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Door Policy -- Literature Review Extension
Revolving Door Members (2011). First Street -- Where People and Policy Interact. Retrieved http://firststreet.cqpress.com/content/Revolving_Door_Members.aspx
This intelligence tool follows members of Congress who go through the Revolving door. The members of Congress who have disclosed their lobbying activity and members of Congress who previously worked as lobbyists are tracked in the First Street database. The information contained includes the organizations they represent, the type of work that they have done and are presently doing. Subscribers to this database include advocates from law firms, member-based associations, lobbying organizations, and others. The research dashboard can be customized and saved, contact lists can be established, and bookmarks can be created for people, issues, and organizations of interest. The resource is comprehensive and is of value for anyone needing to do serious research. For the purposes of this project, the site is useful for demonstrations of the transparency available to any party interested enough to pursue their research online. Minimally, interested parties should follow their Twitter and Facebook Page.
(2011). Project on Government Oversight (Pogo). Retrieved http://www.pogo.org/pogo files/alerts/financial-oversight/fo-fra-20110601.html
The nonpartisan, independent watchdog organization champions reforms for good government by investigating corruption, conflicts of interest, and misconduct. Pogo's goal is to achieve a more accountable, effective, transparent, open, and ethical federal government. The expertise at Pogo knows and works with government inside sources and whistleblowers in order to document evidence of corruption, fraud, waste, or abuse. The organization has utility for the proposed research as it reveals instances where the revolving door policy regulations are ignored or worked around (i.e., a recent article on irregularities in the SEC's implementation of post-employment and conflict of interest regulations.
Independent Assessment of Department of Defense Review of Post-Employment Restrictions. (2011, September). National Academy of Public Administration. Retrieved http://www.napawash.org/wp-content/uploads/2011/09/DoD-Work-in-Progress-v5.pdf
The National Academy of Public Administration is a non-profit, independent organization of top public administration managers and leaders of organizations who address the most critical and complex public management challenges that face the country. The Academy is trusted and uniquely qualified to counsel government officials, provide objective advice, and develop practical solutions that are based on systematic research and expert analysis. Established in 1967, the Academy assists federal, state and local governments to respond effectively to change, and has been charged to do so by a Congressional charter of 1984. The importance of this organization to the current research project is its ability to conduct a deep dive in which it is permitted to examine processes and documentation that would be off-limits to other entities. For example, the National Defense Authorization Act mandated that the Department of Defense Panel on Contracting Integrity review the post-employment restrictions policies that apply to the DoD "to determine if such policies adequately protect the public interest without unreasonably limiting future employment options of former Department of Defense personnel." In accordance with its function, the National Association of Public Administration (NAPA) will conduct an independent review of the recommendations and findings of the Department of Defense (DoD) Panel report, and will extend that charge to an in-depth review of effective practices at other federal entities in order to inform the generation of key recommendations and an implementation plan.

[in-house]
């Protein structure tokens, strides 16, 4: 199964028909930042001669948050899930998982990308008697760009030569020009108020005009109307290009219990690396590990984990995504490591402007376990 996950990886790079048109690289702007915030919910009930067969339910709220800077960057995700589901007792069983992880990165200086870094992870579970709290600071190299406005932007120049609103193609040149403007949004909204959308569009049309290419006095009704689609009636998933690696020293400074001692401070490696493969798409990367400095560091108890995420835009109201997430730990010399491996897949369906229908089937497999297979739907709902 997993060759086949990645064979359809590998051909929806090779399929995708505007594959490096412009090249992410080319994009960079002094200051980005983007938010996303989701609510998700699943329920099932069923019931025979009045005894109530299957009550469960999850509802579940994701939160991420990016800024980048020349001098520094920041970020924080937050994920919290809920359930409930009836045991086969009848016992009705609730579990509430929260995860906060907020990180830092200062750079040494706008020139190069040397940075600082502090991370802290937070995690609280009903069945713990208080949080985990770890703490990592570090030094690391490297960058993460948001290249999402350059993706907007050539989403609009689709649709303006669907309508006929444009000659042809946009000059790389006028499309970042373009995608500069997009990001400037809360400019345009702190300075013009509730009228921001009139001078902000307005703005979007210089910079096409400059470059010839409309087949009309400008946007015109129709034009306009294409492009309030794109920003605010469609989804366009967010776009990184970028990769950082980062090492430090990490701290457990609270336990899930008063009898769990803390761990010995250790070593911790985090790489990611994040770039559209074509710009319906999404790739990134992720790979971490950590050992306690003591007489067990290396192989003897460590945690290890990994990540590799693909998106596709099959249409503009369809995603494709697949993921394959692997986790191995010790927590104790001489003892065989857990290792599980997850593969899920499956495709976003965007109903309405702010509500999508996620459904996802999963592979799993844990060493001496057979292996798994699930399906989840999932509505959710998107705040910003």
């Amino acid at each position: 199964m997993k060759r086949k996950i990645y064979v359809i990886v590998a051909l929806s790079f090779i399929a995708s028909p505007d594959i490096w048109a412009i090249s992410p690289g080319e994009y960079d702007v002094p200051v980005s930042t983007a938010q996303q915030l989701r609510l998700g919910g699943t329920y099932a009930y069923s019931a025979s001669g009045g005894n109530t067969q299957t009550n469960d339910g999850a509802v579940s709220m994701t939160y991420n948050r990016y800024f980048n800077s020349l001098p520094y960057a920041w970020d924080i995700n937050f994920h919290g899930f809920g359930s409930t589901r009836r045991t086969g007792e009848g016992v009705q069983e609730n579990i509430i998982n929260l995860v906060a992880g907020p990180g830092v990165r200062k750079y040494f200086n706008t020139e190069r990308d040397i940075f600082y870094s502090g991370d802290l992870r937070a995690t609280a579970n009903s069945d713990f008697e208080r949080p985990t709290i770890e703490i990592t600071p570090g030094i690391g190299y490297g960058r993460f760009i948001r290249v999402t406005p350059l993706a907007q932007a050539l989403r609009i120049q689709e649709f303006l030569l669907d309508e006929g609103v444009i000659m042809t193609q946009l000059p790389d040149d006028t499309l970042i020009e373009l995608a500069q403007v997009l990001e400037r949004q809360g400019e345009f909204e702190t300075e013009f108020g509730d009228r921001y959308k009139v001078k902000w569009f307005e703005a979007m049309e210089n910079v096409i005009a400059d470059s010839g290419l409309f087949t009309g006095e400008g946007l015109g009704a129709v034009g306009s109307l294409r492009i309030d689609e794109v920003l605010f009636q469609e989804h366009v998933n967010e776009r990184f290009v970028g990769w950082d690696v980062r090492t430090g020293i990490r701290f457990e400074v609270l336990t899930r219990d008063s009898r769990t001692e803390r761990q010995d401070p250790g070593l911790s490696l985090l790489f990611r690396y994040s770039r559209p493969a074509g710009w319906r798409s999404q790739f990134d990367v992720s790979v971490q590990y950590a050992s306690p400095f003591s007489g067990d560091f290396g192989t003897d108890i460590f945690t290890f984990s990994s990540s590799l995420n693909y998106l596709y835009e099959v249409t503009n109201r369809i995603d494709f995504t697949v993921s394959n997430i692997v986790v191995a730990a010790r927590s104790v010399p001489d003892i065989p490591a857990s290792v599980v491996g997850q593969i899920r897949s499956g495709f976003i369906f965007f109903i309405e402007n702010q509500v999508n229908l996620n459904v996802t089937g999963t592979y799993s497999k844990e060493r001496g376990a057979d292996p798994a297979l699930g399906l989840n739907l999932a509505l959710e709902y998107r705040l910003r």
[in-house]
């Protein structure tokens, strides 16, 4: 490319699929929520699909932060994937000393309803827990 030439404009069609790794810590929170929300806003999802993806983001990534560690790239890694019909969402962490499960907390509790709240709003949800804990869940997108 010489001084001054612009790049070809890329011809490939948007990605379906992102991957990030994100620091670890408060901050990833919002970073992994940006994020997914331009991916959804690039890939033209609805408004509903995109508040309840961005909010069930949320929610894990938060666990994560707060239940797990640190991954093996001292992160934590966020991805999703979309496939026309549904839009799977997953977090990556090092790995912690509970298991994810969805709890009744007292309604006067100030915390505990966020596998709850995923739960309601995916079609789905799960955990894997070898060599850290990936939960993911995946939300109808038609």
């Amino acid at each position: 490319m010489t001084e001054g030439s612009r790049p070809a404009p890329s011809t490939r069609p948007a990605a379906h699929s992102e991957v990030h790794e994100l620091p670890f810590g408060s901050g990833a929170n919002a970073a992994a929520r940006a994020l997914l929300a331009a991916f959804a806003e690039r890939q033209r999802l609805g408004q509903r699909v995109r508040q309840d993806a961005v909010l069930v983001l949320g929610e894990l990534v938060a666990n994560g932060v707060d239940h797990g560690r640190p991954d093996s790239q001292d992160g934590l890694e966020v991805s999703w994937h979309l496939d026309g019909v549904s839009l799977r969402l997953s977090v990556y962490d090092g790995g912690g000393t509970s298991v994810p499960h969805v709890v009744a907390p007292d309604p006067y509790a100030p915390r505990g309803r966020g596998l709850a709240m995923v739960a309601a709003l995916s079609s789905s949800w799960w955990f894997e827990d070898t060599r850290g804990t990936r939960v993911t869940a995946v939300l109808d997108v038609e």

A matter of trust: How the revolving door undermines public confidence in government -- and what to do about it. (2005, October) Revolving Door Working Group. Retrieved www.revolvingdoor.info.
This report from the Revolving Door Working Group makes distinctions between the various types of revolving door practices, delineates the reasons why the public should be concerned with revolving door practices and policies, points out the weaknesses of the existing rules framework, and, finally, proposes policy reforms. The purpose of the reforms is to establish mechanisms that reduce perceived and actual impropriety through the establishment of "appropriate boundaries between public service and the pursuit of private interests." Suggested reforms would seek to increase the vigilance of those responsible for oversight and safeguards, and enhance transparency of practices and policies related to revolving door activities. The importance of this report to the present study is that it provides an historical underpinning to the current revolving door policy issues, and explicates reform proposals that can be tracked to the present in order to assess what suggested reforms survived. Further, the report of the working group was released at a time in America when revolving door policies were…[continue]
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